Wednesday, March 16, 2016

Their Last Time Together - US Army in the Mormon Expedition

Over one hundred West Point trained officers served in the Utah Expedition. (1) Nearly all of them fought in the Civil War. The training and experience they gained during the expedition was critical in developing young officers who received commissions following the Mexican War. Like the Mexican War, the Utah Expedition provided valuable operational experience to the newly minted second lieutenants.

Fifty-seven officers served in the 5th, 6th, 7th, and 10th Infantry Regiments. Twenty-four were in cavalry or dragoon units 1st and 2nd Cavalry and 1st and 2nd Dragoons. Seventeen were officers in 2nd, 3rd, and 4th Artillery.

Lt. Col. C. F. Smith
10th Infantry Regiment
"Smith and the other officers conducted theoretical and practical military instruction as regularly as permitted by bad weather, the absence of men assigned to guard and outpost duty, and the delegation of soldiers to carry fuel four or five miles." (2) 

I have been playing the schoolmaster for some time past in hearing the offs [officers] of the regt [regiment] recite in Infantry Tactics − to me a great bore. But our Colonel, altho' recognizing the subject, has not all the confidence in the world in his ability to play the part of an instructor, & thus the duty devolves upon me. (3)
At the start of the Civil War, the former comrades decided to continue in the Union Army or return to their native or adopted states and obtain commissions in the Confederate Army. Seventy percent of officers served in the Union Army and thirty percent joined the "rebellion." Almost forty percent of the men became general officers. (4)  However, seventy percent of the future Confederate officers became generals.

The following men were among the most well know commanders: Randolph Marcy, Daniel Ruggles, Richard Garnett, Charles F. Smith, J. H. Hill, E. R. S. Canby, Henry Heth, F. Gardner, J. E. B. Stuart, Henry Sibley, John Buford, Phillip St. George Cooke, John Pegram, John Sedgwick, John Reynolds, and Albert Sydney Johnston.

Albert S. Johnston
Edward R. S. Canby

Bernard E. Bee
Henry H. Silbley

Henry Heth
John Reynolds

John Buford
J. E. B. Stuart

John Sedgwick

John Pegram

(1) Statistics are from the George Cullum,Biographical Register of the Officers and Graduates of the U.S. Military Academy at West Point, N.Y. from its Establishment in 1802 to 1890 with the Early History of the United States Military Academy, Vols. I & II. (2) Allen H. Mesch, Your Affectionate Father, Charles F. Smith 130.
(3)Smith, C. F. Letter to Miss Fanny M. Smith, February 27, 1858, C. F. Smith Papers.
(4) This number excludes promotions received on March 13, 1865 as part omnibus bill.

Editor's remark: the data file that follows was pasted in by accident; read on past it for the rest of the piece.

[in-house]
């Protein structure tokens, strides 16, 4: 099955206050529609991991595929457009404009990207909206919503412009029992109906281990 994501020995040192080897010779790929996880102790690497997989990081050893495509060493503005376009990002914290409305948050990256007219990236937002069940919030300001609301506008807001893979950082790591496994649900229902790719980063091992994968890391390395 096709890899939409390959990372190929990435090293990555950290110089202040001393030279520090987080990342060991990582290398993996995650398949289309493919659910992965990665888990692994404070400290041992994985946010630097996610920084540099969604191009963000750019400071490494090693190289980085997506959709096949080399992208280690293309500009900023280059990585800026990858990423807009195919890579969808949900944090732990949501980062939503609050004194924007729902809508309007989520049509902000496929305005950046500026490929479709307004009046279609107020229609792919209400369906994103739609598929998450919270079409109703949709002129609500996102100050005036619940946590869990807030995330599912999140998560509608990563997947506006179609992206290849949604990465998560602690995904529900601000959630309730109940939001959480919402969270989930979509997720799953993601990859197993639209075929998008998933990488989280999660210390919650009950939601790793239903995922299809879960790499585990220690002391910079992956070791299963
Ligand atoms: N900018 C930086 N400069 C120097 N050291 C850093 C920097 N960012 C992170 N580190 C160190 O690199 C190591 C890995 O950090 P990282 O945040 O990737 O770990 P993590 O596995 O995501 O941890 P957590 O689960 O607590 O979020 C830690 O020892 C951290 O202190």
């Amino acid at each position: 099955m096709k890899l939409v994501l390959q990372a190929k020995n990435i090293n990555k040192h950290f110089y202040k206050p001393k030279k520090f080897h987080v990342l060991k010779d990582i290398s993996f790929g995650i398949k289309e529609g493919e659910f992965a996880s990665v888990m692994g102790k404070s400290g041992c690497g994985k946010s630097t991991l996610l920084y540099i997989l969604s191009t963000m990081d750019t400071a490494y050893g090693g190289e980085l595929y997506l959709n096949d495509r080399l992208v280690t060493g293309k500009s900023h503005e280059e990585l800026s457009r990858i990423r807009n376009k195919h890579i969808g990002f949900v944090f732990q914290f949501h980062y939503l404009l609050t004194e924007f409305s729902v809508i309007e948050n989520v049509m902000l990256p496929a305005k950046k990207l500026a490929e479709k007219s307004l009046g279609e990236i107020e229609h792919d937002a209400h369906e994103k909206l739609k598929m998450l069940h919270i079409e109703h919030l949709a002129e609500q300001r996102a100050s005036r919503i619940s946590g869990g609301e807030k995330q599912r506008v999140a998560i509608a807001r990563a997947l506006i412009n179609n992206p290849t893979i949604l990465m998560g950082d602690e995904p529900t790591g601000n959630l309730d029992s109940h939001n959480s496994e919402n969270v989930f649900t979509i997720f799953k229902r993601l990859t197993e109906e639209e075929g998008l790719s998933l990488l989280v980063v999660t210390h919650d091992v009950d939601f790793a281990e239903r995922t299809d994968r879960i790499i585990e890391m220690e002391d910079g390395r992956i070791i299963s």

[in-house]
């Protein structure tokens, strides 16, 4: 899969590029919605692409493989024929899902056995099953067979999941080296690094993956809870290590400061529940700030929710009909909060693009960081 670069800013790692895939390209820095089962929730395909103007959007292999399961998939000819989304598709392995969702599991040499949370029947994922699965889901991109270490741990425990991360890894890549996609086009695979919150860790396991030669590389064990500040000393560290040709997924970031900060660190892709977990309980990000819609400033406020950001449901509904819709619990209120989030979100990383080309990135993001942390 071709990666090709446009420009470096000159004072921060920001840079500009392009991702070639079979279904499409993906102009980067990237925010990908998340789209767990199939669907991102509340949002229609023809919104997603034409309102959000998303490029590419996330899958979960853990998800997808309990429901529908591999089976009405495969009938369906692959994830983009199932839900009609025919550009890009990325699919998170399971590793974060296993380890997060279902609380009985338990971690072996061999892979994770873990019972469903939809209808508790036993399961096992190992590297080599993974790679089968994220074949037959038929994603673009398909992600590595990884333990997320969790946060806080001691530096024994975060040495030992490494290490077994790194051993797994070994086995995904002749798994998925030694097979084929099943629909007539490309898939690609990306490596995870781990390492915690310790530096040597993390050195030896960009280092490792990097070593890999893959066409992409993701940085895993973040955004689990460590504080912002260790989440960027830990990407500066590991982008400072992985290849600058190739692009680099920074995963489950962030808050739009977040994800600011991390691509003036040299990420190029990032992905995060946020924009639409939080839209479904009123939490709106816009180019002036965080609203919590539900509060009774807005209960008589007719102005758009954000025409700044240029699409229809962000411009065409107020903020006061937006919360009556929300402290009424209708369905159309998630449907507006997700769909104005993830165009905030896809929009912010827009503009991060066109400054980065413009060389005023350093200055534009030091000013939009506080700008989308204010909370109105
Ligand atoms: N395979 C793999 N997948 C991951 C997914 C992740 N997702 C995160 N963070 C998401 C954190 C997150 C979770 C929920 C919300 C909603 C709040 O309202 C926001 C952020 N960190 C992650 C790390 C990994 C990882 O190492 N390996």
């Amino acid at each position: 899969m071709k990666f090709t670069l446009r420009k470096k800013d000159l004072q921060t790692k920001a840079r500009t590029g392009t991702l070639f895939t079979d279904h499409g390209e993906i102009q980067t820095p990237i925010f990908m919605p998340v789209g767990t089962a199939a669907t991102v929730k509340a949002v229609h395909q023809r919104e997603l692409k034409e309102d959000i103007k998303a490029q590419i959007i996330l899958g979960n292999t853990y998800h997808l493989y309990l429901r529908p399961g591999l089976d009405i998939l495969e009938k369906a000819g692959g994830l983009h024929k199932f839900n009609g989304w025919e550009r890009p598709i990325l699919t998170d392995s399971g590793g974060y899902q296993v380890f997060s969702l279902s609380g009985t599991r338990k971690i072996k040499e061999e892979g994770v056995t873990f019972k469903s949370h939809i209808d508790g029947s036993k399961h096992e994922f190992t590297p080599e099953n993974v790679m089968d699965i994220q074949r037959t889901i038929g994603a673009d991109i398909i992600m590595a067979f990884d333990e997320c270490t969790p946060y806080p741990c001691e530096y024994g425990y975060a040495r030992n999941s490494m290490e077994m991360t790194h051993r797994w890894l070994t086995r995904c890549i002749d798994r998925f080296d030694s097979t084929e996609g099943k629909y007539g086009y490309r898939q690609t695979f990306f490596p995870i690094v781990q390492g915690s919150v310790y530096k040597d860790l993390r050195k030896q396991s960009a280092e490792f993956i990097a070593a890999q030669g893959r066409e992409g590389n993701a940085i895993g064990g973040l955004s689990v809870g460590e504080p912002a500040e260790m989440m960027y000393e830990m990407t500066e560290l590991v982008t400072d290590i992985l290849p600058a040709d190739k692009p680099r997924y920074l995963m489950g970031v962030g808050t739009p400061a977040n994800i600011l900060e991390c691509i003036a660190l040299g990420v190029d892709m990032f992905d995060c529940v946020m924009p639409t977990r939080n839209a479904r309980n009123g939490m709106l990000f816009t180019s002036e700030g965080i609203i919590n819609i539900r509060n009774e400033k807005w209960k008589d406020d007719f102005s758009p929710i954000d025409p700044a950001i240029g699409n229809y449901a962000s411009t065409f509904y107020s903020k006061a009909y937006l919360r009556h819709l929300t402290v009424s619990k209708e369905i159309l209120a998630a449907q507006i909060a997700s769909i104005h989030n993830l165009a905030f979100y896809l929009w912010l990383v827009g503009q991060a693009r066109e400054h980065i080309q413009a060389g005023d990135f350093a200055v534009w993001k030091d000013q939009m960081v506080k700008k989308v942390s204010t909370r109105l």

Wednesday, March 9, 2016

The Free State of Jones

The map of the Union, Confederate, and Border states was wrong. Within the fully colored blue and red states that indicated Union or Confederate allegiances, were pockets of independent citizens whose loyalties were placed elsewhere. In Mississippi, a poor white farmer named Newton Knight led an extraordinary rebellion during the Civil War.

Newton Knight
In the spring of 1864, a group of men, who called themselves the Knight Company, overthrew the Confederate authorities in Jones County and raised the Unite States flag over the county courthouse in Ellisville. The March 2016 issue of Smithsonian Magazine presents the story of Newton Knight in an article "The Raging Rebellion of Jones County." 
Free State of Jones
Newton is either considered as a hero or outlaw depending on your political inclinations. He was "a primitive Baptist who didn't drink, didn't cuss, doted on children, and could reload and fire a double-barreled-muzzle-loading shot gun faster than anyone else around." Evidence suggests that he was "against secession, against slavery, and pro-Union."  
Like the predominantly German-American counties in my home state of Texas, Jones County voted against secession. At the outbreak of the Civil War, Newton, like many who opposed secession, joined the Confederate Army. Perhaps he did so for the excitement of the grand adventure. However,  after the Confederate defeat at Corinth, Mississippi in October 1862, Knight and many of his neighbors deserted. Their departure was caused by poor rations; incompetent leaders; exemption of wealthy slave-owners; confiscation of livestock, food and cloth; and the horrors of war.
Confederate authorities rounded up about one hundred deserters. In response to their capture, deserters from four counties organized themselves into a company called the Jones County Scouts and elected Knight as their captain.  In spite of efforts to subdue them and put down the rebellion, a core of hardened fighters survived and continued to wage war on the Confederacy.

In May 2016, the story gets the Hollywood treatment with the release of the Free State of Jones starring Mathew McConaughey as Newton Knight. 

(See Smithsonian Magazine "The Raging Rebellion of Jones County")

The Free State of Jones is available at